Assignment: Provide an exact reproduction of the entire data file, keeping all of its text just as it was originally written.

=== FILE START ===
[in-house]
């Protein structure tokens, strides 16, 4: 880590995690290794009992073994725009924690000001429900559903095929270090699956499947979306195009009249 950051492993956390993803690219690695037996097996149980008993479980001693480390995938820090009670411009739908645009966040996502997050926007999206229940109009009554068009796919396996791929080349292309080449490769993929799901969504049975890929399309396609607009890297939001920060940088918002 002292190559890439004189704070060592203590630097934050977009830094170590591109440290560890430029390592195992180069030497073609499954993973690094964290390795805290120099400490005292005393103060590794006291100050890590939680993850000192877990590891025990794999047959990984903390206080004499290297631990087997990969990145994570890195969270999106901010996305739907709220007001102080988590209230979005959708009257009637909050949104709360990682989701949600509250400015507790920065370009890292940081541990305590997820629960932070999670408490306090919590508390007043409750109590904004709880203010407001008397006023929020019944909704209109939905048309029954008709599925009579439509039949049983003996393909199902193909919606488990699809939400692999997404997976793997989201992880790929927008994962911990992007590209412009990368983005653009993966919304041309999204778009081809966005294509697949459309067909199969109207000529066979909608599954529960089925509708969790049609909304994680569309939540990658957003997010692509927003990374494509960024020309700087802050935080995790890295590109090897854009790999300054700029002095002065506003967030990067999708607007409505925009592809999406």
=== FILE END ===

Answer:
[in-house]
């Protein structure tokens, strides 16, 4: 880590995690290794009992073994725009924690000001429900559903095929270090699956499947979306195009009249 950051492993956390993803690219690695037996097996149980008993479980001693480390995938820090009670411009739908645009966040996502997050926007999206229940109009009554068009796919396996791929080349292309080449490769993929799901969504049975890929399309396609607009890297939001920060940088918002 002292190559890439004189704070060592203590630097934050977009830094170590591109440290560890430029390592195992180069030497073609499954993973690094964290390795805290120099400490005292005393103060590794006291100050890590939680993850000192877990590891025990794999047959990984903390206080004499290297631990087997990969990145994570890195969270999106901010996305739907709220007001102080988590209230979005959708009257009637909050949104709360990682989701949600509250400015507790920065370009890292940081541990305590997820629960932070999670408490306090919590508390007043409750109590904004709880203010407001008397006023929020019944909704209109939905048309029954008709599925009579439509039949049983003996393909199902193909919606488990699809939400692999997404997976793997989201992880790929927008994962911990992007590209412009990368983005653009993966919304041309999204778009081809966005294509697949459309067909199969109207000529066979909608599954529960089925509708969790049609909304994680569309939540990658957003997010692509927003990374494509960024020309700087802050935080995790890295590109090897854009790999300054700029002095002065506003967030990067999708607007409505925009592809999406």